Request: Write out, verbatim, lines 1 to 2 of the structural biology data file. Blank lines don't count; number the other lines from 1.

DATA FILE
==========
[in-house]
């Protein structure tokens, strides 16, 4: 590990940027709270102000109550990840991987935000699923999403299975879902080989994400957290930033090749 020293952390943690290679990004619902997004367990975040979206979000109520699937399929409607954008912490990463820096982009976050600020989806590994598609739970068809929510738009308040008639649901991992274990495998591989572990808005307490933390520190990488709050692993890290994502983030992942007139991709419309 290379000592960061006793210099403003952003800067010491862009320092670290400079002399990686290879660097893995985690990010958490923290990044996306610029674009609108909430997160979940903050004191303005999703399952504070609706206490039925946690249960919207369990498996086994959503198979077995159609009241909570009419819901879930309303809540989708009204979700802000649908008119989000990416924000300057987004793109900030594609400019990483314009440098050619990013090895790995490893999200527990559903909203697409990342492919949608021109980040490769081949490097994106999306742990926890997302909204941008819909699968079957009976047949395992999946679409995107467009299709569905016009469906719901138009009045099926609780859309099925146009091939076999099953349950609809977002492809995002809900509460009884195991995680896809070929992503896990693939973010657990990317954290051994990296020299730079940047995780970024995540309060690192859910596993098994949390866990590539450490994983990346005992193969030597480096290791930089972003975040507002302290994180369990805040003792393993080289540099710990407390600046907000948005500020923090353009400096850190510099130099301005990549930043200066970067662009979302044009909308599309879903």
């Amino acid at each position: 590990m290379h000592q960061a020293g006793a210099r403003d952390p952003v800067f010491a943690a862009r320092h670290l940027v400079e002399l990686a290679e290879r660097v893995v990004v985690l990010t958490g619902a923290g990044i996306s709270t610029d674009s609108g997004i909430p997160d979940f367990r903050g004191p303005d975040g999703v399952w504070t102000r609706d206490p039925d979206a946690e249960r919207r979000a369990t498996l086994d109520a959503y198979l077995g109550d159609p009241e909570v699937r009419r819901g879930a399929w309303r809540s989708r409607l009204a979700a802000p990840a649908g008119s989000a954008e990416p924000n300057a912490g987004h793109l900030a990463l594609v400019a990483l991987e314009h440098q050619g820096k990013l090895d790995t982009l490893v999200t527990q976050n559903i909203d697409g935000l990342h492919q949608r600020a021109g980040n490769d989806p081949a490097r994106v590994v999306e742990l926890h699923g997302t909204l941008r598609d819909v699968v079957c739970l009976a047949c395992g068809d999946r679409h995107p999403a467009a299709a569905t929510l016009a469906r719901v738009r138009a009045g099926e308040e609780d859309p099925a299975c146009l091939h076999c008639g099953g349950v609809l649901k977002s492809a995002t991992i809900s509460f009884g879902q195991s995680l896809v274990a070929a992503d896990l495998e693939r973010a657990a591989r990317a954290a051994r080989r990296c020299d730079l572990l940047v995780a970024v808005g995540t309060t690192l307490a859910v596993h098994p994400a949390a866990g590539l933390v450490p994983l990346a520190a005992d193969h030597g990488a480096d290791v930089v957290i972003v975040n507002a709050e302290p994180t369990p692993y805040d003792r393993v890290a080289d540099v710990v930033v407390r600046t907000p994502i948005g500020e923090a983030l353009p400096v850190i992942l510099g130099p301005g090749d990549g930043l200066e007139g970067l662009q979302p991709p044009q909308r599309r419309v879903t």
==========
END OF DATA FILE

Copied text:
[in-house]
């Protein structure tokens, strides 16, 4: 590990940027709270102000109550990840991987935000699923999403299975879902080989994400957290930033090749 020293952390943690290679990004619902997004367990975040979206979000109520699937399929409607954008912490990463820096982009976050600020989806590994598609739970068809929510738009308040008639649901991992274990495998591989572990808005307490933390520190990488709050692993890290994502983030992942007139991709419309 290379000592960061006793210099403003952003800067010491862009320092670290400079002399990686290879660097893995985690990010958490923290990044996306610029674009609108909430997160979940903050004191303005999703399952504070609706206490039925946690249960919207369990498996086994959503198979077995159609009241909570009419819901879930309303809540989708009204979700802000649908008119989000990416924000300057987004793109900030594609400019990483314009440098050619990013090895790995490893999200527990559903909203697409990342492919949608021109980040490769081949490097994106999306742990926890997302909204941008819909699968079957009976047949395992999946679409995107467009299709569905016009469906719901138009009045099926609780859309099925146009091939076999099953349950609809977002492809995002809900509460009884195991995680896809070929992503896990693939973010657990990317954290051994990296020299730079940047995780970024995540309060690192859910596993098994949390866990590539450490994983990346005992193969030597480096290791930089972003975040507002302290994180369990805040003792393993080289540099710990407390600046907000948005500020923090353009400096850190510099130099301005990549930043200066970067662009979302044009909308599309879903």